Ford Madox Ford

Ford Madox Ford

Ford Madox Ford

Ford Madox Ford

Excerpt

FORD MADOX FORD, who was born Hueffer, is one of those writers who come late into their heritage. Robert Lowell, the American poet, inquired in a poem about him:

But Master, mammoth mumbler, tell me why
The bales of your left-over novels buy
Less than a bandage for your gouty foot.

The answers to that question will perhaps become apparent in the course of this essay. But today increasingly we find mentions of him as 'that neglected writer'; his work is receiving recognition in wireless programmes; and The Good Soldier and his great Tietjens tetralogy, Some Do Not , No More Parades , A Man Could Stand Up , and Last Post (conveniently known in the United States under the omnibus title Parade's End ) have been republished in the popular Penguin series.

His output was large, ranging from poetry to history, biography, criticism and novels, and it was uneven. I can discuss in detail only The Good Soldier , the tetralogy and the Tudor trilogy ( Fifth Queen , Privy Seal , and Fifth Queen Crowned ); but some others of his novels--for example, The Rash Act and When the Wicked Man... --are of fine quality, while his volumes of memoirs and discursive works are as highly organized art as his fiction, and as entertaining.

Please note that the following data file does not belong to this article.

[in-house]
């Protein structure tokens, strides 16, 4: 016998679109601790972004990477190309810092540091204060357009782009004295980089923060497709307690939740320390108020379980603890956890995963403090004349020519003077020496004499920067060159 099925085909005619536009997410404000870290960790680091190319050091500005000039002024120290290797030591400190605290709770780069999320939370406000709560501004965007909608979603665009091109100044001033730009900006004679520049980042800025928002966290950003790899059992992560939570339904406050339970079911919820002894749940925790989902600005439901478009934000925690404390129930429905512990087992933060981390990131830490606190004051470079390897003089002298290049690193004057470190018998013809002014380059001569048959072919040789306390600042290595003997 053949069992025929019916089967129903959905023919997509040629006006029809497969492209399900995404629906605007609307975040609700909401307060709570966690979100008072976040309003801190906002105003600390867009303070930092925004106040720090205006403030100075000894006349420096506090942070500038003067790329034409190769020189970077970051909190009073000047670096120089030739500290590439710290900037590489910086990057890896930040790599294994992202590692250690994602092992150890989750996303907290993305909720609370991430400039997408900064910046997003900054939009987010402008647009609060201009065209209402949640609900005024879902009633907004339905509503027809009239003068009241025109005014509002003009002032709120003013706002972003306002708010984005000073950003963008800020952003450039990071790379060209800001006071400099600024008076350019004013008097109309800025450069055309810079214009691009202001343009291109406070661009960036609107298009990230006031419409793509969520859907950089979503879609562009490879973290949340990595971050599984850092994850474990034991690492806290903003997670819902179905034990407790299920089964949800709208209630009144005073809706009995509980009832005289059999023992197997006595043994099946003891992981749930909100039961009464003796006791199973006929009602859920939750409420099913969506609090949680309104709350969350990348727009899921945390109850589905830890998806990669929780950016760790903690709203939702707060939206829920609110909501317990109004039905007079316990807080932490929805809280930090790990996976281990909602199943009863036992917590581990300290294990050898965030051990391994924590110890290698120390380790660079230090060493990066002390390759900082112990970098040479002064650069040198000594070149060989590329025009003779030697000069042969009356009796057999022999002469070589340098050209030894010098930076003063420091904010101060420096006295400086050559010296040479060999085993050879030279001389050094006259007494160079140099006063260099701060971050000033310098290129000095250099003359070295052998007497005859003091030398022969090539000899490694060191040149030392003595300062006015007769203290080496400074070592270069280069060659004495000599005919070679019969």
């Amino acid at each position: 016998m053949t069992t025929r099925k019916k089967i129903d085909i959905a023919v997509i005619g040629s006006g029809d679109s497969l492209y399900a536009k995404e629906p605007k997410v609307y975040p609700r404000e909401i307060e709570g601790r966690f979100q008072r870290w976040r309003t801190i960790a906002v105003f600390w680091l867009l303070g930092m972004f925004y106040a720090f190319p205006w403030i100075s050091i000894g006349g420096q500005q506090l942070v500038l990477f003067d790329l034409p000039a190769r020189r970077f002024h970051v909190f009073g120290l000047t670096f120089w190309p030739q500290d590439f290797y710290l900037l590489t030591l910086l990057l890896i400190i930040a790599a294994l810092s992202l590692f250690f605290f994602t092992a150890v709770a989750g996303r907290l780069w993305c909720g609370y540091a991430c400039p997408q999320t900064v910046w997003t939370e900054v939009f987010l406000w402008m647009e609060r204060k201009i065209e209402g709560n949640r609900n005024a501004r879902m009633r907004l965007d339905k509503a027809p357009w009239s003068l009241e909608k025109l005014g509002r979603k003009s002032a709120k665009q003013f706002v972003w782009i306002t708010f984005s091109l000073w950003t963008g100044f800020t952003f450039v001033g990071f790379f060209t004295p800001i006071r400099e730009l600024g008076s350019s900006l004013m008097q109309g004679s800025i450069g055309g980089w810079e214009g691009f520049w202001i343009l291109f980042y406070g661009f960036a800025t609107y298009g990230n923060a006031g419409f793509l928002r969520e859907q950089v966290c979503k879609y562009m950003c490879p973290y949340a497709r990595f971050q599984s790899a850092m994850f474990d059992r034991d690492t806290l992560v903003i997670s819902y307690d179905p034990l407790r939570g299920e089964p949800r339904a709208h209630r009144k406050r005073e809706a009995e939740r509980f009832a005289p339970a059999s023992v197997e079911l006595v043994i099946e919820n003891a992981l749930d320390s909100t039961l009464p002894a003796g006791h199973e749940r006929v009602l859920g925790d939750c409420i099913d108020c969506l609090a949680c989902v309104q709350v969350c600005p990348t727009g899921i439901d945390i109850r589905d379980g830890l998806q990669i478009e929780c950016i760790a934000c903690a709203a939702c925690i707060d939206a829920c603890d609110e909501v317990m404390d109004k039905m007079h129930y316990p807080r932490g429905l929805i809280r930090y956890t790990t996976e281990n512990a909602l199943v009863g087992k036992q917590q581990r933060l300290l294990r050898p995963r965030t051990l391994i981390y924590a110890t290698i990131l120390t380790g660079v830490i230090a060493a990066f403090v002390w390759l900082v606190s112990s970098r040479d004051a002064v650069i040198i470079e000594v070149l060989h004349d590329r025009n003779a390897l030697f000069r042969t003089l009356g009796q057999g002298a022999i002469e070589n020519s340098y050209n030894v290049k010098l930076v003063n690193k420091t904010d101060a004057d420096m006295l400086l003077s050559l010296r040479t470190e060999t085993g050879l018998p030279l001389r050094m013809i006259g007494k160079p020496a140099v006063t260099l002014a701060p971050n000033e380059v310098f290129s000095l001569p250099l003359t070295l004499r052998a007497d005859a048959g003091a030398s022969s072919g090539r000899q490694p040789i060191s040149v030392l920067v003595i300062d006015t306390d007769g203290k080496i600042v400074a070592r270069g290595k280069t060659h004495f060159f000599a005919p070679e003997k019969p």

He has been called a writer's writer; he had a deep insight into the techniques of composition, and his views influenced men so widely separated by time and nature as Ezra Pound and Joseph Conrad, and, at the other end of his life Ernest Hemingway, Allen Tate and Robie Macaulay. But the solid and subtle construction of his best books makes them fresh and attractive also to the general reader when many better-known works by Ford's contemporaries begin to seem dated and stale.

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